Global Talent Stream as related to Temporary Foreign Workers
Credits to CIC News
The Global Talent Stream (GTS), a fast-track stream of the Temporary Foreign Worker Program (TFWP), has launched as of June 12, establishing a two-week standard for the processing of work permit applications for highly skilled occupations. The two categories of the GTS target high-growth companies, and workers in identified in-demand occupations.
As part of Canada’s Global Skills Strategy, the Global Talent Stream enables prioritized processing of applications for work permits in high-demand occupations requiring the specialized talent of global workers. The government of Canada recognizes that in order to promote growth in fast-paced industries such as the tech sector, employers often need to fill a specialized position quickly, and are unable to find Canadian workers for the position.
In such cases, the GTS establishes a processing time standard of 10 business days for Labour Market Impact Assessment (LMIA) and work permit applications from workers whose employers have been approved to hire through the GTS. Employment and Social Development Canada (ESDC), the department managing this stream, has stated that this pilot program will run for an initial period of 24 months.
The LMIA is a document that proves that the employer could not find a Canadian citizen or permanent resident who is ready, able, and willing to perform the job. Once an employer has obtained an LMIA, the worker may apply for a work permit.
Patty Hajdu, Minister of Employment, Workforce Development and Labour, has stated that ‘When companies are able to grow and thrive here in Canada, they create good, middle-class jobs for Canadians; our new Global Talent Stream will give companies a faster and more efficient process to bring in global talent, so they can grow and expand their Canadian workforces. We’re keeping Canada competitive in the global marketplace and helping our industries grow and succeed.’
There are two categories under the GTS.
- Category A: High-growth companies with a demonstrated need for the in-demand talent of foreign nationals in order to generate growth; and,
- Category B: Companies requiring high-skilled foreign nationals for occupations on the Skills Shortage List.
It is acknowledged that companies in both of these categories will generate job growth among Canadian workers, in addition to growth in the national economy, as a result of the efforts of foreign nationals. Moreover, the specialized knowledge of these foreign workers will result in greater skills and training of Canadian workers.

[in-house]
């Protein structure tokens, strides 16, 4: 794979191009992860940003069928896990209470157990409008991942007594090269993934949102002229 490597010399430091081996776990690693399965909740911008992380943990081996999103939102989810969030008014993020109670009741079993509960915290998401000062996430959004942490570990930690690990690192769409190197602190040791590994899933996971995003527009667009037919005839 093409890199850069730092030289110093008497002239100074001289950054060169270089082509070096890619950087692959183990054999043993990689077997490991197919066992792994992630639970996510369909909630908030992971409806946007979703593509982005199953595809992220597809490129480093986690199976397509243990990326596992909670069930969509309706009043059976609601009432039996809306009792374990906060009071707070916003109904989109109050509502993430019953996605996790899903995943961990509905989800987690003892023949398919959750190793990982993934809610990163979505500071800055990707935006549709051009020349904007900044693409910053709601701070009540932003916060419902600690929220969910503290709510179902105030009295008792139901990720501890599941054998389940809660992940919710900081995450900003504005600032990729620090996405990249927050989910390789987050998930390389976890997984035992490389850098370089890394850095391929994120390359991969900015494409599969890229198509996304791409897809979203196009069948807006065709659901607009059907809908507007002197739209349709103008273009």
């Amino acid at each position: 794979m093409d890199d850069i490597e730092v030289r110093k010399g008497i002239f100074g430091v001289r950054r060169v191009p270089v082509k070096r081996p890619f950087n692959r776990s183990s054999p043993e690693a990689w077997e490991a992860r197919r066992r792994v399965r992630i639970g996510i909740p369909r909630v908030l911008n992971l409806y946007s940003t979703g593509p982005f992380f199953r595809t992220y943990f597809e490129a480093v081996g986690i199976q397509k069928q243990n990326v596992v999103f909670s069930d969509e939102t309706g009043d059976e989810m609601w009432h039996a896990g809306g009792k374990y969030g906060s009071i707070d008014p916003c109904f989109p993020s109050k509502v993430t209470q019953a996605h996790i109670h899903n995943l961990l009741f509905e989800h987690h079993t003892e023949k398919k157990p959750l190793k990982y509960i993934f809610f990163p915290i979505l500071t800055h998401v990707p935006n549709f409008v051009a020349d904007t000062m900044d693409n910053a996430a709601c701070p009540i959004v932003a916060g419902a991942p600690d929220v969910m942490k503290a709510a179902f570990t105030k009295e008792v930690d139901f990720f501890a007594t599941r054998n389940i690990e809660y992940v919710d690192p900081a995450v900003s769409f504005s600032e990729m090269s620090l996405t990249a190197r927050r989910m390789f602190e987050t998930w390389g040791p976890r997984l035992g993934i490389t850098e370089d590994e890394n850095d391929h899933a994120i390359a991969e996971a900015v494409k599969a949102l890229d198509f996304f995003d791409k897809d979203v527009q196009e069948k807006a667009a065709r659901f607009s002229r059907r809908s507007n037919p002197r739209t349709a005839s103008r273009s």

Companies in any sector may be eligible for Category A, but must first be recommended to the GTS by a designated partner, and need to be identified as high-growth. The following organizations have been designated as GTS referral partners, as of June 12:
- Atlantic Canada Opportunities Agency
- BC Tech Association
- Business Development Bank of Canada
- Communitech Corporation
- Council of Canadian Innovators
- Federal Economic Development Agency for Southern Ontario
- Global Affairs Canada’s Trade Commissioner Service
- ICT Manitoba (ICTAM)
- Innovation, Science and Economic Development Canada – Accelerated Growth Service
- MaRS Discovery District
- National Research Council – Industrial Research Assistance Program
- Ontario Ministry of Citizenship and Immigration
- Ontario Ministry of Economic Growth and Development
- VENN Innovation
Further requirements for Category A are in place, including the need to prove that the company is hiring unique and specialized talent. Future employees with advanced knowledge of the industry, advanced relevant qualifications, and/or a minimum of five years’ specialized experience may be eligible. In addition, the position must be highly paid, usually at $80,000 CAD per year or higher.
Skills Shortage List
Companies who can demonstrate a need for global talent to fill high-skilled occupations on the Skills Shortage List, and are willing to pay the employee the prevailing wage or higher, fall into Category B.
The following high-demand occupations have been identified as areas in which there is a skills shortage in Canada. This list was developed in consultation with labour market experts and key stakeholders, and ESDC states that it may be updated periodically.
National Occupations Classification (NOC) code
Computer and information systems managers
Computer engineers (except software engineers and designers)
Information systems analysts and consultants
Database analysts and data administrators
Software engineers and designers
Computer programmers and interactive media developers
Web designers and developers
Electrical and electronics engineering technologists and technicians
Information systems testing technicians
Digital Media and Design (positions requiring a minimum of five years’ industry experience and specific skills only)
Positions in occupations 2241, 2283, and 5241 carry minimum wage requirements.
Work permit exemptions
Two new work permit exemptions are also in effect as of June 12. Workers in occupations classified as skill type 0 or skill level A in the NOC may enter Canada for one 15-day stay in a six-month period, and may work without a work permit. Researchers undertaking projects in Canada may stay for 120 days in a 12-month period, without requiring a work permit, as long as they are working on a research project at a publicly-funded degree-granting institution or affiliated research institution.
We will of course keep readers updated of any further announcements concerning this issue and if you require further information please contact Oneterra Business Immigration.